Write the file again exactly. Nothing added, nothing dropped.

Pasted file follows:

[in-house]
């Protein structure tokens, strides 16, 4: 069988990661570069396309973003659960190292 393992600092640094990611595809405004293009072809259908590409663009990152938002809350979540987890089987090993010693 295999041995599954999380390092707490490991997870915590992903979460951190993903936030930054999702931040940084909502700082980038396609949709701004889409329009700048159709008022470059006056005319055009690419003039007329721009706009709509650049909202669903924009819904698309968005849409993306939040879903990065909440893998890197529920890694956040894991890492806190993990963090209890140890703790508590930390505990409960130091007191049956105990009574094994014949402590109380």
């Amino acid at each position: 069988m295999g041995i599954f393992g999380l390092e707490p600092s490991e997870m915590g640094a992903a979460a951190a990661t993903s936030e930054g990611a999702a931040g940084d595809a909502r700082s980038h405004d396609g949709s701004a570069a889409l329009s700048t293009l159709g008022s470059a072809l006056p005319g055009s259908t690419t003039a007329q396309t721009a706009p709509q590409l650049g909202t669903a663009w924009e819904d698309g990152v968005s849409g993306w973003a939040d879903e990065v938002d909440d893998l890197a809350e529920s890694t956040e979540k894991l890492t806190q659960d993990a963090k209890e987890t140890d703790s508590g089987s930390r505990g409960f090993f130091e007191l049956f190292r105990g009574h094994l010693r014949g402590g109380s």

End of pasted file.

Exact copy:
[in-house]
């Protein structure tokens, strides 16, 4: 069988990661570069396309973003659960190292 393992600092640094990611595809405004293009072809259908590409663009990152938002809350979540987890089987090993010693 295999041995599954999380390092707490490991997870915590992903979460951190993903936030930054999702931040940084909502700082980038396609949709701004889409329009700048159709008022470059006056005319055009690419003039007329721009706009709509650049909202669903924009819904698309968005849409993306939040879903990065909440893998890197529920890694956040894991890492806190993990963090209890140890703790508590930390505990409960130091007191049956105990009574094994014949402590109380």
């Amino acid at each position: 069988m295999g041995i599954f393992g999380l390092e707490p600092s490991e997870m915590g640094a992903a979460a951190a990661t993903s936030e930054g990611a999702a931040g940084d595809a909502r700082s980038h405004d396609g949709s701004a570069a889409l329009s700048t293009l159709g008022s470059a072809l006056p005319g055009s259908t690419t003039a007329q396309t721009a706009p709509q590409l650049g909202t669903a663009w924009e819904d698309g990152v968005s849409g993306w973003a939040d879903e990065v938002d909440d893998l890197a809350e529920s890694t956040e979540k894991l890492t806190q659960d993990a963090k209890e987890t140890d703790s508590g089987s930390r505990g409960f090993f130091e007191l049956f190292r105990g009574h094994l010693r014949g402590g109380s």